Sign in with Microsoft
Sign in or create an account.
Select a different account.
You have multiple accounts
Choose the account you want to sign in with.


When you perform the DDL operations such as create index or truncate table in SQL Server 2016, the operations may be blocked if there is another DDL transaction running on the same database.


The issue was first fixed in the following cumulative update of SQL Server:

Each new cumulative update for SQL Server contains all the hotfixes and all the security fixes that were included with the previous cumulative update. We recommend that you download and install the latest cumulative updates for SQL Server:

More Information

When a DDL creates or deletes a table or an index, it needs to insert or delete the table's or index's rowset id from sysrowsets, for which it needs to hold a row level X lock on the entry. When this is done inside a transaction the X lock will be held for the duration of the transaction.

When Tuple Mover discovers flushable delete buffers it needs to iterate over sysrowsets to discover existing tables or indexes. To read each row from sysrowsets he needs to hold a row level S lock on the entry it currently reads. The discovery process stops when Tuple Mover finds the first rowset it can do work on. At this point Tuple Mover will do the actual work of flushing the delete buffer, but in order to make sure that the discovered rowset is still valid it will hold a SCH-S lock on all rowsets it evaluated during the discovery process until it finishes his work.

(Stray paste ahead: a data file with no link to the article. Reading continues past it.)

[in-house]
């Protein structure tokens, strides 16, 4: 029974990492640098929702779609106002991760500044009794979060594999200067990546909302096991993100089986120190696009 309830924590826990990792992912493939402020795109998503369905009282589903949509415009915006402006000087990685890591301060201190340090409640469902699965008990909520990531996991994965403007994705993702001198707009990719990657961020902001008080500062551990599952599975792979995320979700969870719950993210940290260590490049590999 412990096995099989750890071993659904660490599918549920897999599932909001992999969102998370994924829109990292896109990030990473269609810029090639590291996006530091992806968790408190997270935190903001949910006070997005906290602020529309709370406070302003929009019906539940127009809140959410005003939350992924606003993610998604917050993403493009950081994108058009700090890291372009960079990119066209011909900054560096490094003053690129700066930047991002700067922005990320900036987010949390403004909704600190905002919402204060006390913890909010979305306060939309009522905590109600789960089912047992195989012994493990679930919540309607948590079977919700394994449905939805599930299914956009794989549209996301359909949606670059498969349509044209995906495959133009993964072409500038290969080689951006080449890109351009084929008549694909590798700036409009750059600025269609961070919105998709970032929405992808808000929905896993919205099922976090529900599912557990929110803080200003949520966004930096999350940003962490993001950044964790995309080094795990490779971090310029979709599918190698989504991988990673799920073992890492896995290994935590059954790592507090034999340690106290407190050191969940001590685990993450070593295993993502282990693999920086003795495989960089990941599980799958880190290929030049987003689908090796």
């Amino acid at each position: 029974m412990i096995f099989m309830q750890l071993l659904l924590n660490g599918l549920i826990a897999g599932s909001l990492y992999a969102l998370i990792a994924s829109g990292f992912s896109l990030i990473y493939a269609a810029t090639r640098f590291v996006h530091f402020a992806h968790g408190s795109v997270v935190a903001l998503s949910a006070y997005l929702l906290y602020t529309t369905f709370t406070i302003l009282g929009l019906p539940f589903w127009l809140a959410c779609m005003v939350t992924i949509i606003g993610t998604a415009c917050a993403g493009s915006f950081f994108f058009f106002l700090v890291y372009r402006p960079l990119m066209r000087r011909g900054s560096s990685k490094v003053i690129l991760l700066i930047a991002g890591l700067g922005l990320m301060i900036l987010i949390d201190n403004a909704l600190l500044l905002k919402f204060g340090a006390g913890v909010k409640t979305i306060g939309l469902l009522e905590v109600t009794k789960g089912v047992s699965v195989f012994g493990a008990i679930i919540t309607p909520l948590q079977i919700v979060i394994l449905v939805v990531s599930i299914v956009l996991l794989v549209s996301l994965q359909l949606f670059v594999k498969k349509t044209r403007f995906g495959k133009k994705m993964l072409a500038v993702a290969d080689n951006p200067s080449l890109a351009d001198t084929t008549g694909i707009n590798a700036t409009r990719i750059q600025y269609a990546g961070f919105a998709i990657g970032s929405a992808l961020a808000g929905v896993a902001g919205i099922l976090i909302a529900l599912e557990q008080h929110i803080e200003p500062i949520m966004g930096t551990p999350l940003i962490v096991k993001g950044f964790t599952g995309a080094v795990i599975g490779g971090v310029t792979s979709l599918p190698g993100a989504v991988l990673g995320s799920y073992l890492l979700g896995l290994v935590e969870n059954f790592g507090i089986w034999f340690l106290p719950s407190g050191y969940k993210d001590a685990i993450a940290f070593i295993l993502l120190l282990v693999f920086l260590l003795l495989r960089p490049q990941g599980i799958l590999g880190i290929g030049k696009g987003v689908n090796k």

Sysrowsets is ordered by the rowset id, thus it can happen that Tuple Mover scanned multiple existing rowsets on which it has no action to do, but will still hold SCH-S lock and it arrives to an entry in sysrowsets for which it cannot acquire row level S lock, because it is currently being altered by a long running transaction that holds an X lock on the row. At this point DDLs involving rowset id change are blocked behind Tuple Mover's SCH-S locks.


Microsoft has confirmed that this is a problem in the Microsoft products that are listed in the "Applies to" section.


Learn about the terminology that Microsoft uses to describe software updates.

Need more help?

Want more options?

Explore subscription benefits, browse training courses, learn how to secure your device, and more.

Communities help you ask and answer questions, give feedback, and hear from experts with rich knowledge.

Was this information helpful?

What affected your experience?
By pressing submit, your feedback will be used to improve Microsoft products and services. Your IT admin will be able to collect this data. Privacy Statement.

Thank you for your feedback!